A Leather Cover Fragment
P. Mich. Inv. 1289; fragment of leather (recto)
The fragment of leather is large, measuring 22.0 cm high by 21.0 cm wide, and very probably forms part of the cover of a codex. The type of leather is not possible to determine, though both sheepskin and goatskin were often used for book covers in Egypt during the first millennium. This leather is worn, discolored, and suffers from red rot. There appear to be very faint border lines scored or incised into the leather. A slit measuring 1 cm appears at corresponding locations roughly midpoint near the top and the bottom edges of the skin; it is possible that a thong, probably of leather, had once occupied the slit. The thong was probably present as an edge tie, and there would have been a corresponding tie on the now-missing lower cover for each tie attached to the upper cover. The cover was originally folded in half, horizontally.
P. Mich. Inv. 1289; fragment of leather (verso)
An image of the verso of the leather cover fragment stored with the P. Mich. Inv. 1289 text fragments. Looking at the inside of the leather fragment, there appears to be part of a turn-in on the lower edge of the cover fragment; measurements of the depth of the turn-in varying from 2.0 cm to 1.7 cm. Clearly, this area of the leather has a fold area, and this is evident on the outside of the cover as well. In addition, there is a clean finished-edge appearance to the papyrus lining in this area.
There is also evidence of a turn-in on the far right area of the cover where just a fragment of the cover extends beyond the main part of the leather. This area appears to correspond in location and appearance with the type of spine-area turn-in seen on other covers of this type, where a slit is made on each side of the spine area of the leather to the depth of the desired turn-in, and the turn-in is then made.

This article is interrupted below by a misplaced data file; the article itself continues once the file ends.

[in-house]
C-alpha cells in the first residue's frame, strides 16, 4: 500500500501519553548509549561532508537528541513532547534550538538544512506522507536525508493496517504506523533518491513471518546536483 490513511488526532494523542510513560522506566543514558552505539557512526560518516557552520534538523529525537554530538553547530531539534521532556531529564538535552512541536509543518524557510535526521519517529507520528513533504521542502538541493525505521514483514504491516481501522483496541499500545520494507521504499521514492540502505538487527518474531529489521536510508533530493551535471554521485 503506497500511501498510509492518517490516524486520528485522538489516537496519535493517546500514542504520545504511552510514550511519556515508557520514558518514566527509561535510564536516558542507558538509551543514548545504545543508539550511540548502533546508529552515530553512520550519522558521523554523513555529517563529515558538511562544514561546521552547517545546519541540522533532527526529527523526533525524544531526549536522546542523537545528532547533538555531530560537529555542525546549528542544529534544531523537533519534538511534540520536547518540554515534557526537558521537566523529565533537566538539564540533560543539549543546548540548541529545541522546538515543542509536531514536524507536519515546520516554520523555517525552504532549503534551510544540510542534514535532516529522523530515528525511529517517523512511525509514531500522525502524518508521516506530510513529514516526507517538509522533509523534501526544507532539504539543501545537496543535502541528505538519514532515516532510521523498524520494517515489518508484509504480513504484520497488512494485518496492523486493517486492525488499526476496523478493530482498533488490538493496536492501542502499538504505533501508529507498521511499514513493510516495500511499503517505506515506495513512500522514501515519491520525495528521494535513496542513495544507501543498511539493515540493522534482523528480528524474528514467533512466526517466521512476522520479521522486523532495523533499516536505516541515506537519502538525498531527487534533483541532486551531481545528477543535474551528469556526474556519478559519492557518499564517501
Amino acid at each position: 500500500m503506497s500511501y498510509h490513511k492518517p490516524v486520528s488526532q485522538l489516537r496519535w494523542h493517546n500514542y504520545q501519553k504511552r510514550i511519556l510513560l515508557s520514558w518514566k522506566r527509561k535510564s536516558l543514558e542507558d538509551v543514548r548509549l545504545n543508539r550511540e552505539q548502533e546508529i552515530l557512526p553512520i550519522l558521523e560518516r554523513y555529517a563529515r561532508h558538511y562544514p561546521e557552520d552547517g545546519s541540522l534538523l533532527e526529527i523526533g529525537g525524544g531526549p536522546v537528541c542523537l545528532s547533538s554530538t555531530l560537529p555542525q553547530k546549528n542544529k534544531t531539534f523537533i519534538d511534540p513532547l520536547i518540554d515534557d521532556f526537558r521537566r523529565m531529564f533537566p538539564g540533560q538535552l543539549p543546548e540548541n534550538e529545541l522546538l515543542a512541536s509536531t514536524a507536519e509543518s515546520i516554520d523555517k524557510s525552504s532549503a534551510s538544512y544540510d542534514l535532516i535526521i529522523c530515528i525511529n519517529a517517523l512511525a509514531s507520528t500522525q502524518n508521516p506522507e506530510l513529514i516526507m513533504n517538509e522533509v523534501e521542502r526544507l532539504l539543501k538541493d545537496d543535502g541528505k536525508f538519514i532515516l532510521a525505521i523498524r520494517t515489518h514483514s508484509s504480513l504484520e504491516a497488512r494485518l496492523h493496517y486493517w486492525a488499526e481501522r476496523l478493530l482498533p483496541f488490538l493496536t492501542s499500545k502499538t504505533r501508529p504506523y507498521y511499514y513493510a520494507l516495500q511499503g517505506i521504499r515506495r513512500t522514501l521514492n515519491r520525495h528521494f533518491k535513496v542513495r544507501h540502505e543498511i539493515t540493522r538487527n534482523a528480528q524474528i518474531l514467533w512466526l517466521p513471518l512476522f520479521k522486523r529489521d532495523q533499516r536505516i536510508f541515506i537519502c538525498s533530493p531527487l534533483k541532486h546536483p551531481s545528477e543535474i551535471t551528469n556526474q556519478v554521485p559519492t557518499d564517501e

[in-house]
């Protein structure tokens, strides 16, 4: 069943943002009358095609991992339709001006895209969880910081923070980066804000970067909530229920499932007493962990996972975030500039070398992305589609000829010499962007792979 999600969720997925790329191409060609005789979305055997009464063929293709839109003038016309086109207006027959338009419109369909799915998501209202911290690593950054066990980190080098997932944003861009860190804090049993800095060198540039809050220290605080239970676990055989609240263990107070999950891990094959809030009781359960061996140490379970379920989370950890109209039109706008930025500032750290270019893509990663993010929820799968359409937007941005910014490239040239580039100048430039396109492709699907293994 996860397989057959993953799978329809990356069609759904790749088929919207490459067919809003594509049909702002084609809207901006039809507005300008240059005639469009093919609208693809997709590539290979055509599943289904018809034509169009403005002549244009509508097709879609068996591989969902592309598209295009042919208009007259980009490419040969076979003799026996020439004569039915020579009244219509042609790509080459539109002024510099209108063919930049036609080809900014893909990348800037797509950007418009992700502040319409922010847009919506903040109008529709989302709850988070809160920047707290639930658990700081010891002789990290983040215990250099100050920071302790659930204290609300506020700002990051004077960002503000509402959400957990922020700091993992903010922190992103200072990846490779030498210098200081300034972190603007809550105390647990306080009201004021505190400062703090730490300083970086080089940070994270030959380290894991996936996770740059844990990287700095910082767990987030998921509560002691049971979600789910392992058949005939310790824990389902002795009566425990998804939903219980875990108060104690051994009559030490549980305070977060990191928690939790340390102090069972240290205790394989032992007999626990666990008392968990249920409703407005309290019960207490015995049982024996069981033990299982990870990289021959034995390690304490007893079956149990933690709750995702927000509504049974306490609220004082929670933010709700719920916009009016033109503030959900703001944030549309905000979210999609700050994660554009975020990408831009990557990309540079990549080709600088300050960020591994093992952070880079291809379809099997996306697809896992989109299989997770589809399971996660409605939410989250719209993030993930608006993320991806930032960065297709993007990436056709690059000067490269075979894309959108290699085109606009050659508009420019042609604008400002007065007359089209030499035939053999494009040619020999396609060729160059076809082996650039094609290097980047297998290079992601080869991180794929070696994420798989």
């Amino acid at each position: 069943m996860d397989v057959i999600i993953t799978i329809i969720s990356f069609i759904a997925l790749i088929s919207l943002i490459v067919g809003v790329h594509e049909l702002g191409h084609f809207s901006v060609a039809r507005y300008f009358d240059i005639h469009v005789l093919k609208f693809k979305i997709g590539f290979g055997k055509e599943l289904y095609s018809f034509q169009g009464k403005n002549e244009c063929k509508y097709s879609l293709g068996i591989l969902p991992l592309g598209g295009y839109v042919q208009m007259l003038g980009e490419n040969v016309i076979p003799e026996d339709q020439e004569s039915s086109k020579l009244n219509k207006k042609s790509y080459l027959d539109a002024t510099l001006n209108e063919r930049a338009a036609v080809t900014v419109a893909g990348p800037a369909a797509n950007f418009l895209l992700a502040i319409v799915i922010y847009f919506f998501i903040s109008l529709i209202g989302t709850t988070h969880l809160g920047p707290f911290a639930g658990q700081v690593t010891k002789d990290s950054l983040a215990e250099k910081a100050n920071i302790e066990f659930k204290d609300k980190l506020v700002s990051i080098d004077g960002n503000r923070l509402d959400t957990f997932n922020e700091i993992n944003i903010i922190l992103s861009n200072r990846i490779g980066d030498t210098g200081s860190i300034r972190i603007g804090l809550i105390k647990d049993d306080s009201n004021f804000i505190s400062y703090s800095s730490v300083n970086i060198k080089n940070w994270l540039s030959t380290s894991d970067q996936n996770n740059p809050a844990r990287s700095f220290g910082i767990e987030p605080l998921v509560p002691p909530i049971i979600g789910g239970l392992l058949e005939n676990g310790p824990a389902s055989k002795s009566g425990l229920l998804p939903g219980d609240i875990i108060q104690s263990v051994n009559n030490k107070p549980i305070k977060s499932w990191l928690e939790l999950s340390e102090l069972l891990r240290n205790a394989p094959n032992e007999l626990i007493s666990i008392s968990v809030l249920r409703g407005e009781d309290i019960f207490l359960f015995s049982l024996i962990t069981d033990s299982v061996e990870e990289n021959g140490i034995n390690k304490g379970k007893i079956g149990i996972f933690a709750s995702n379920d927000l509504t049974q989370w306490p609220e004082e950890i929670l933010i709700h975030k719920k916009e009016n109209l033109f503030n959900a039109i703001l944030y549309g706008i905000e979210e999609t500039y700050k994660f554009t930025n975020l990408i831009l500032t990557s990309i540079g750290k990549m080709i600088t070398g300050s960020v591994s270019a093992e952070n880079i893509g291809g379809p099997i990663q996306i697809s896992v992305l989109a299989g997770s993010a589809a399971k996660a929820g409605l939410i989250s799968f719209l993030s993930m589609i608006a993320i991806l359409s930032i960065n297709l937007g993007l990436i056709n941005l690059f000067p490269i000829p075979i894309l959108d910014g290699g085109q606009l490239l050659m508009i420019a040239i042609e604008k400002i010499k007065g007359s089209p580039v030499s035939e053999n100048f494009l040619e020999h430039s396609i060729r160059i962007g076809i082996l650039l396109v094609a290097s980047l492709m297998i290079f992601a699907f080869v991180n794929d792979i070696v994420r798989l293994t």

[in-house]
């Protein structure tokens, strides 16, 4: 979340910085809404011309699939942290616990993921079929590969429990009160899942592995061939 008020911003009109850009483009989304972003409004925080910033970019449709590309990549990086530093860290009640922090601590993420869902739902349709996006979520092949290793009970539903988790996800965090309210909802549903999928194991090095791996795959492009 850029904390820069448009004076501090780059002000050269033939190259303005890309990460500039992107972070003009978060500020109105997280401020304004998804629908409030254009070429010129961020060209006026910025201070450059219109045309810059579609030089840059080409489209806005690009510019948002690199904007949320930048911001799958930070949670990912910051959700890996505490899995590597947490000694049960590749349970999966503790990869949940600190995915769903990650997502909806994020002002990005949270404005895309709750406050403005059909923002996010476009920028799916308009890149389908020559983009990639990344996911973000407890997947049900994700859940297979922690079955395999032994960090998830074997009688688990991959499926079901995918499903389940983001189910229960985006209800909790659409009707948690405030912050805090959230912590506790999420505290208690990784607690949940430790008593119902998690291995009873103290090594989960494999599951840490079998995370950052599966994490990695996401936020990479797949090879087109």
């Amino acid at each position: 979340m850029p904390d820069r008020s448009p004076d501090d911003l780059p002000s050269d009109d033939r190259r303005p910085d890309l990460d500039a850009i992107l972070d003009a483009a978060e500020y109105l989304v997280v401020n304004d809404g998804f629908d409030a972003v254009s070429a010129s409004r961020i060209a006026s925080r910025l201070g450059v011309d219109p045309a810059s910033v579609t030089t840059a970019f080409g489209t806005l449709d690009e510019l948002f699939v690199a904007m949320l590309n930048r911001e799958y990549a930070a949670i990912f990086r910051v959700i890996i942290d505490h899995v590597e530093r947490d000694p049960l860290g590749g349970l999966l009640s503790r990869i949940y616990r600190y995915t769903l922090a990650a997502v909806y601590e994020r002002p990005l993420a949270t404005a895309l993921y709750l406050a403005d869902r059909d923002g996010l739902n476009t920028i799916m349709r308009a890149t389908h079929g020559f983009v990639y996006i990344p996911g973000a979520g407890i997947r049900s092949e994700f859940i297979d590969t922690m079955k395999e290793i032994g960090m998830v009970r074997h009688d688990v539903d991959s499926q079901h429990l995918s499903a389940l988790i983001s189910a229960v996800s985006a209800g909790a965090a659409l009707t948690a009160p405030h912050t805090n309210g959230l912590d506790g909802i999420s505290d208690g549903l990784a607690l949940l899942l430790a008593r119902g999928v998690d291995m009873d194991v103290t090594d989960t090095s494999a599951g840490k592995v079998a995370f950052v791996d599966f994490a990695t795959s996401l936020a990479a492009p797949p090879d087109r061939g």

Study of the left fore-edge area of the inside of the leather cover fragment reveals that a vertical strip of folded leather was laid down to form the left “border” of the upper cover before the papyrus linings were attached to the inside of the cover. A small amount of cover leather still protrudes beyond this vertical strip, evidence that the cover once had a flap extending from the upper cover. The strip of folded leather was added to finish the turn-in sequence for the cover, to provide a finished appearance, and to create symmetry with the lower cover turn-ins. This addition was only made on flap bindings, and in the first millennium, fore-edge flaps always extended from the upper cover on this type of binding. This allows us to assume this cover fragment is that of the upper cover of the codex.
Folder inscribed by Charles Lamacraft
Original folder that contained the folded leather fragment assigned to P. Mich. Inv. 1289. Charles Lamacraft inscribed the folder as follows:
Cover of Coptic Book. 13 pages stabbed & sewn: Cover although folded when received (over a number of loose fragments in addition to sewn portion) is evidently one cover of a larger book and so folded to deceive. The 3 seals and tapes which accompany the book had no connection with it. A mass of fragments not belonging in any way also in jacket with it. Some taken out & joined to larger pieces. C.T.L.
Note that Lamacraft does not identify this cover as that belonging to the 1289 text; a general note in the Papyrology inventory mentions that a folder containing a cover fragment is to be found with the 1289 fragments, but also does not identify the cover as belonging to the 1289 text. The fact is that when you compare the size of the model of the 1289 text block were it intact with the remnant of leather cover and the model of it if intact, it is impossible to believe that the leather cover was associated with the 1289 notebook.
More Text Evidence of Binding
1. Leather Model of Wrapper-Style Binding